I began taking history classes my junior year, and through that I started to think about the idea of oral history in a more intentional way. I focused my research around oral history, which culminated in my senior thesis, in which I interviewed several folksingers to examine the role of protest music in creating a collective memory of the Vietnam War, and how that memory was impacting the way Americans understood the war in Iraq. A flawed project, but pretty amazing to speak with people like Pete Seeger, Janis Ian, and Mary Travers!

After college, I studied at the Salt Institute for Documentary Studies in Portland, Maine, and when I began my doctoral studies at Temple University, I knew that I wanted to pursue research that would allow me to use oral history as one of the primary methodological approaches.

What sparked your interest in the Mount Airy project?

When I started my graduate work at Temple, I was pursuing a joint JD/PhD in US history. I knew I wanted to do something in the fields of urban history and racial justice, and I kept coming back to the Mount Airy integration project. I actually grew up in West Mount Airy, and even as a kid, I was very much aware of the lore of the neighborhood integration project. There was a real sense that the community was unique, special.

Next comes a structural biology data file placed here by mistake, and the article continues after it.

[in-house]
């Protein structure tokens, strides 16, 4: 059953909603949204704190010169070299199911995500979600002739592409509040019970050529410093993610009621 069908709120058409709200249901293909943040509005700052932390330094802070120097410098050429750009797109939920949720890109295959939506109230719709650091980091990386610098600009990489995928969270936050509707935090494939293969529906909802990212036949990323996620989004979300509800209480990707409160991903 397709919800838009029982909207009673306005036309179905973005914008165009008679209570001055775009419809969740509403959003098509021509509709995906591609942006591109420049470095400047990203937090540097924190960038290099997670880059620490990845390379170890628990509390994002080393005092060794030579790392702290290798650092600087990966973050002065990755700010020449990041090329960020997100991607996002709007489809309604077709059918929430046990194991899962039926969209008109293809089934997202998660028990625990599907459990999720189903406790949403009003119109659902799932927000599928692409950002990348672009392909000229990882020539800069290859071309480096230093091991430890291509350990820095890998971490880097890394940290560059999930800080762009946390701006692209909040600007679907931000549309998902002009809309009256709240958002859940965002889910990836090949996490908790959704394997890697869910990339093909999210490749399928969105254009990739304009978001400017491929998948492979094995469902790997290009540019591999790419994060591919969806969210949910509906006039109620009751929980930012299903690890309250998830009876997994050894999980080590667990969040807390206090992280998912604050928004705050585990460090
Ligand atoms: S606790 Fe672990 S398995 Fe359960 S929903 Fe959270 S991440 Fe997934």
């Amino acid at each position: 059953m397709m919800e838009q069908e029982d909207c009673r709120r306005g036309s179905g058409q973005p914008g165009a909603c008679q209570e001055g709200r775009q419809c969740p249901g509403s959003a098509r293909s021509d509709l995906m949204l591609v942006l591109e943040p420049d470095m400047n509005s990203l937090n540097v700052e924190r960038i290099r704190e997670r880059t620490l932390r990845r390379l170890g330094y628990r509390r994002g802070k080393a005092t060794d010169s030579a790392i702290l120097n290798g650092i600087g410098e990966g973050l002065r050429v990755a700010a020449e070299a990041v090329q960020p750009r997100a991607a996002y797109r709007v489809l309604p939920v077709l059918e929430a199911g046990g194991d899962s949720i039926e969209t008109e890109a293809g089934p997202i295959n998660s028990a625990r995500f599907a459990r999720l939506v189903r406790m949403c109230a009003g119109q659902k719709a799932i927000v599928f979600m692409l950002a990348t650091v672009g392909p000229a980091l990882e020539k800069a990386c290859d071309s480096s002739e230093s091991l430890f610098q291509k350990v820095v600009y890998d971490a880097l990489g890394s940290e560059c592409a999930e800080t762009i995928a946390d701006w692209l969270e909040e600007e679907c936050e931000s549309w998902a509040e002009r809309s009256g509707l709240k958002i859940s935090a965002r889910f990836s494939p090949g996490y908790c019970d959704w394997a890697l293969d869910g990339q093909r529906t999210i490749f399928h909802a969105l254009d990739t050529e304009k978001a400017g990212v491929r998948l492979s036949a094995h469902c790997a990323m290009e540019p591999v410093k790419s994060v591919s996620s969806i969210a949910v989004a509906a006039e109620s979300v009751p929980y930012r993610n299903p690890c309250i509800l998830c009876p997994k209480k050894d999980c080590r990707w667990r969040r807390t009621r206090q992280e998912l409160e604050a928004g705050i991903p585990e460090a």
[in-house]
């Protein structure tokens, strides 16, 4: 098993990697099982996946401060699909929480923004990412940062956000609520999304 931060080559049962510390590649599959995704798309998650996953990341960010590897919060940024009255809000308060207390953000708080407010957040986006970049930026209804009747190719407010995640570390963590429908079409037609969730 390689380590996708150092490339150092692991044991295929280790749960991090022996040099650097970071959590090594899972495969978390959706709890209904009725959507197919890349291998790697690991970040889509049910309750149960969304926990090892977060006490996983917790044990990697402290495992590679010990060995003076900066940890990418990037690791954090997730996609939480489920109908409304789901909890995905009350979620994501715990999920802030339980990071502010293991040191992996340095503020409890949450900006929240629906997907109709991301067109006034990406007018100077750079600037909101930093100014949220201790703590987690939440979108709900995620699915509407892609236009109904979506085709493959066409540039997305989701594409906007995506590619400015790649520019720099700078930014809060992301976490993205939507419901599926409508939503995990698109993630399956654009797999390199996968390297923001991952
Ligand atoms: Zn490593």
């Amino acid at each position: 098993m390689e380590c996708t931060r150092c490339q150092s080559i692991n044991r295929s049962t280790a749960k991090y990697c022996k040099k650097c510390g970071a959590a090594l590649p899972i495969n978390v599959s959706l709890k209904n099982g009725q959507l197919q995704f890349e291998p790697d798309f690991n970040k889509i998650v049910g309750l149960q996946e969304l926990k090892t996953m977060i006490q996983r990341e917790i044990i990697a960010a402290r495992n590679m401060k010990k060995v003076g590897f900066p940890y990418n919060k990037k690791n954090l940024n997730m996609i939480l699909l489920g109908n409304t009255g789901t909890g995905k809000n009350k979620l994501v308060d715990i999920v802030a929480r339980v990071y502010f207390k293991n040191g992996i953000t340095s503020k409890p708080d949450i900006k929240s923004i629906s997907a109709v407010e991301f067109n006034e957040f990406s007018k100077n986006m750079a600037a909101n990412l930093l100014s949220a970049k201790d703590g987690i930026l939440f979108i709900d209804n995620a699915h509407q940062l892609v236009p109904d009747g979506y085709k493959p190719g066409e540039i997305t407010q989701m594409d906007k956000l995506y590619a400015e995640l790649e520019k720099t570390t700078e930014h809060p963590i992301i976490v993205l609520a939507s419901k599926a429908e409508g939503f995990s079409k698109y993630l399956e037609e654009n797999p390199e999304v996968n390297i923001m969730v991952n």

I knew that there had to be more to the utopian vision that was so pervasive in public conversations about the neighborhood, and I realized that by contextualizing the community’s efforts within the broader history of racial justice and urban space in the mid-twentieth century, I would be able to look critically about the concept and process of interracial living. I could also use oral history as a key piece of my research.

Your article focuses on an 1990s oral history project led by a local organization, the West Mount Airy Neighbors. Why did you choose to augment the interviews they collected with your own?